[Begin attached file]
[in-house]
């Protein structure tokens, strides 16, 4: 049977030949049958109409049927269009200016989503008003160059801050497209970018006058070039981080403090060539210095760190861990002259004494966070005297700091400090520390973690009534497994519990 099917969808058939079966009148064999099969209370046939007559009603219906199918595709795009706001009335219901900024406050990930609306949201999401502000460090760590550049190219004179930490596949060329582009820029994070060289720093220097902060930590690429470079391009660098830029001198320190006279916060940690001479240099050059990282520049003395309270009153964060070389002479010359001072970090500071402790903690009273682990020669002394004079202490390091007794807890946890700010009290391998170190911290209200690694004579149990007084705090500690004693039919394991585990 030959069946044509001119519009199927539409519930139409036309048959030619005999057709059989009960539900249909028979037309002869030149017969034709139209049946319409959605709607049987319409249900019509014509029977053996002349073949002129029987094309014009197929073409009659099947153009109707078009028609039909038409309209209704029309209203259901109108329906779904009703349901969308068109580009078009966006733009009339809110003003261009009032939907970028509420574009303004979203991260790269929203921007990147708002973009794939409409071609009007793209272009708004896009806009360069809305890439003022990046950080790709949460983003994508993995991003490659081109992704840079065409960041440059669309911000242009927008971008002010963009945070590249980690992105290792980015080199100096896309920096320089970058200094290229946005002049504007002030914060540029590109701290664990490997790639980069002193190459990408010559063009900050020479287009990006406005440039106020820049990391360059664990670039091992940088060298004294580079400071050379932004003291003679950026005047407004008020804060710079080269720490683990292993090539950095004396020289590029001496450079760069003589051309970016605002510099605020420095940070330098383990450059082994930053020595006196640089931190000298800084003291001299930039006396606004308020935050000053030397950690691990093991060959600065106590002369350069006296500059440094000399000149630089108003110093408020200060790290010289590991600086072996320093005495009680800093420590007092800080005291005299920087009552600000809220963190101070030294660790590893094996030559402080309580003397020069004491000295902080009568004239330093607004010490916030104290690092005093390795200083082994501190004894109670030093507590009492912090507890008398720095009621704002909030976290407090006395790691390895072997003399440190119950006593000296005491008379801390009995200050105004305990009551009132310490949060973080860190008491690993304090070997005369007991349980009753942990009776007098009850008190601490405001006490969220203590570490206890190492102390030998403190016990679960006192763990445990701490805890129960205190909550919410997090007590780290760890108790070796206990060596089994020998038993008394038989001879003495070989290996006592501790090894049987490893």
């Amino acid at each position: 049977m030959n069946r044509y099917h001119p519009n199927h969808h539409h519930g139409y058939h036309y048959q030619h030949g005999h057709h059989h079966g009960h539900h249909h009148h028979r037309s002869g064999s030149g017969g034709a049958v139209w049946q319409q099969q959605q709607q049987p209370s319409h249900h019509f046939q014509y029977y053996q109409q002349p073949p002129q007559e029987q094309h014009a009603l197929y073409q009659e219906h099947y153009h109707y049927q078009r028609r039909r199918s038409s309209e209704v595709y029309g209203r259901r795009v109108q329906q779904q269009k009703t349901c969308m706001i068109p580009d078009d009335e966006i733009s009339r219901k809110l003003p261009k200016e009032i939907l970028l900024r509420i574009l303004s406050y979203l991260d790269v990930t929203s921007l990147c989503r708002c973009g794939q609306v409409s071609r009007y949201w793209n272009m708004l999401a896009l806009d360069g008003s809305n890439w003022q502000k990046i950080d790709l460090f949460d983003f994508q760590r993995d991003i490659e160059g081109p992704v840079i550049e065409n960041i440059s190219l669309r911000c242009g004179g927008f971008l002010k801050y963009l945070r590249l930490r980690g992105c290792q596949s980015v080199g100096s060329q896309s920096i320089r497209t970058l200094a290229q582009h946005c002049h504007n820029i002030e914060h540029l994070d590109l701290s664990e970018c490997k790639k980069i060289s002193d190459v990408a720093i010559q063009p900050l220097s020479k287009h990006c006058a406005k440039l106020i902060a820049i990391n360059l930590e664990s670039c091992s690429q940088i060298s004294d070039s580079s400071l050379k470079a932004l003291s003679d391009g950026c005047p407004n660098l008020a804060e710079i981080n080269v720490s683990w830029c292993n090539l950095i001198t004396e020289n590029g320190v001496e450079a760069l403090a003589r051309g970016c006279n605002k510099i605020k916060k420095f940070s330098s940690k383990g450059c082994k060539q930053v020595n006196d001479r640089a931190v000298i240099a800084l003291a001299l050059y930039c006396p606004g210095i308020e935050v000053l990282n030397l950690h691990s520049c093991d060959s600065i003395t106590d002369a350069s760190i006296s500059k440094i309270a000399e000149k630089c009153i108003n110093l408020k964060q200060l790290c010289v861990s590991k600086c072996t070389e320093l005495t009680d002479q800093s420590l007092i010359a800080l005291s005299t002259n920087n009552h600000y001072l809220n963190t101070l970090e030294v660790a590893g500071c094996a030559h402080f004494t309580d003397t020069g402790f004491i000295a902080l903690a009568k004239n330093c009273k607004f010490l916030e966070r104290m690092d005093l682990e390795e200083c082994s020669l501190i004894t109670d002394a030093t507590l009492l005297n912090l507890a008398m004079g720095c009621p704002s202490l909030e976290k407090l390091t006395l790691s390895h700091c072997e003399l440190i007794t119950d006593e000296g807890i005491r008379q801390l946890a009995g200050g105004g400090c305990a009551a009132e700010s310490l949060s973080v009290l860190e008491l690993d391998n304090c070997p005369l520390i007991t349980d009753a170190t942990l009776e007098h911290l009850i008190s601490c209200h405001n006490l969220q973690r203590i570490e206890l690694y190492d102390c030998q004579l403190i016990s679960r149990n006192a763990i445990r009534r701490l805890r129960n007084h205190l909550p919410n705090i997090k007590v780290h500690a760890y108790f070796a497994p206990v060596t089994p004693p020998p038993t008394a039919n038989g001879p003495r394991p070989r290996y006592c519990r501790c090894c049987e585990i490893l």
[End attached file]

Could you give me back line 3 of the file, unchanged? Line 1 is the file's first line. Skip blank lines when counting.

């Amino acid at each position: 049977m030959n069946r044509y099917h001119p519009n199927h969808h539409h519930g139409y058939h036309y048959q030619h030949g005999h057709h059989h079966g009960h539900h249909h009148h028979r037309s002869g064999s030149g017969g034709a049958v139209w049946q319409q099969q959605q709607q049987p209370s319409h249900h019509f046939q014509y029977y053996q109409q002349p073949p002129q007559e029987q094309h014009a009603l197929y073409q009659e219906h099947y153009h109707y049927q078009r028609r039909r199918s038409s309209e209704v595709y029309g209203r259901r795009v109108q329906q779904q269009k009703t349901c969308m706001i068109p580009d078009d009335e966006i733009s009339r219901k809110l003003p261009k200016e009032i939907l970028l900024r509420i574009l303004s406050y979203l991260d790269v990930t929203s921007l990147c989503r708002c973009g794939q609306v409409s071609r009007y949201w793209n272009m708004l999401a896009l806009d360069g008003s809305n890439w003022q502000k990046i950080d790709l460090f949460d983003f994508q760590r993995d991003i490659e160059g081109p992704v840079i550049e065409n960041i440059s190219l669309r911000c242009g004179g927008f971008l002010k801050y963009l945070r590249l930490r980690g992105c290792q596949s980015v080199g100096s060329q896309s920096i320089r497209t970058l200094a290229q582009h946005c002049h504007n820029i002030e914060h540029l994070d590109l701290s664990e970018c490997k790639k980069i060289s002193d190459v990408a720093i010559q063009p900050l220097s020479k287009h990006c006058a406005k440039l106020i902060a820049i990391n360059l930590e664990s670039c091992s690429q940088i060298s004294d070039s580079s400071l050379k470079a932004l003291s003679d391009g950026c005047p407004n660098l008020a804060e710079i981080n080269v720490s683990w830029c292993n090539l950095i001198t004396e020289n590029g320190v001496e450079a760069l403090a003589r051309g970016c006279n605002k510099i605020k916060k420095f940070s330098s940690k383990g450059c082994k060539q930053v020595n006196d001479r640089a931190v000298i240099a800084l003291a001299l050059y930039c006396p606004g210095i308020e935050v000053l990282n030397l950690h691990s520049c093991d060959s600065i003395t106590d002369a350069s760190i006296s500059k440094i309270a000399e000149k630089c009153i108003n110093l408020k964060q200060l790290c010289v861990s590991k600086c072996t070389e320093l005495t009680d002479q800093s420590l007092i010359a800080l005291s005299t002259n920087n009552h600000y001072l809220n963190t101070l970090e030294v660790a590893g500071c094996a030559h402080f004494t309580d003397t020069g402790f004491i000295a902080l903690a009568k004239n330093c009273k607004f010490l916030e966070r104290m690092d005093l682990e390795e200083c082994s020669l501190i004894t109670d002394a030093t507590l009492l005297n912090l507890a008398m004079g720095c009621p704002s202490l909030e976290k407090l390091t006395l790691s390895h700091c072997e003399l440190i007794t119950d006593e000296g807890i005491r008379q801390l946890a009995g200050g105004g400090c305990a009551a009132e700010s310490l949060s973080v009290l860190e008491l690993d391998n304090c070997p005369l520390i007991t349980d009753a170190t942990l009776e007098h911290l009850i008190s601490c209200h405001n006490l969220q973690r203590i570490e206890l690694y190492d102390c030998q004579l403190i016990s679960r149990n006192a763990i445990r009534r701490l805890r129960n007084h205190l909550p919410n705090i997090k007590v780290h500690a760890y108790f070796a497994p206990v060596t089994p004693p020998p038993t008394a039919n038989g001879p003495r394991p070989r290996y006592c519990r501790c090894c049987e585990i490893l």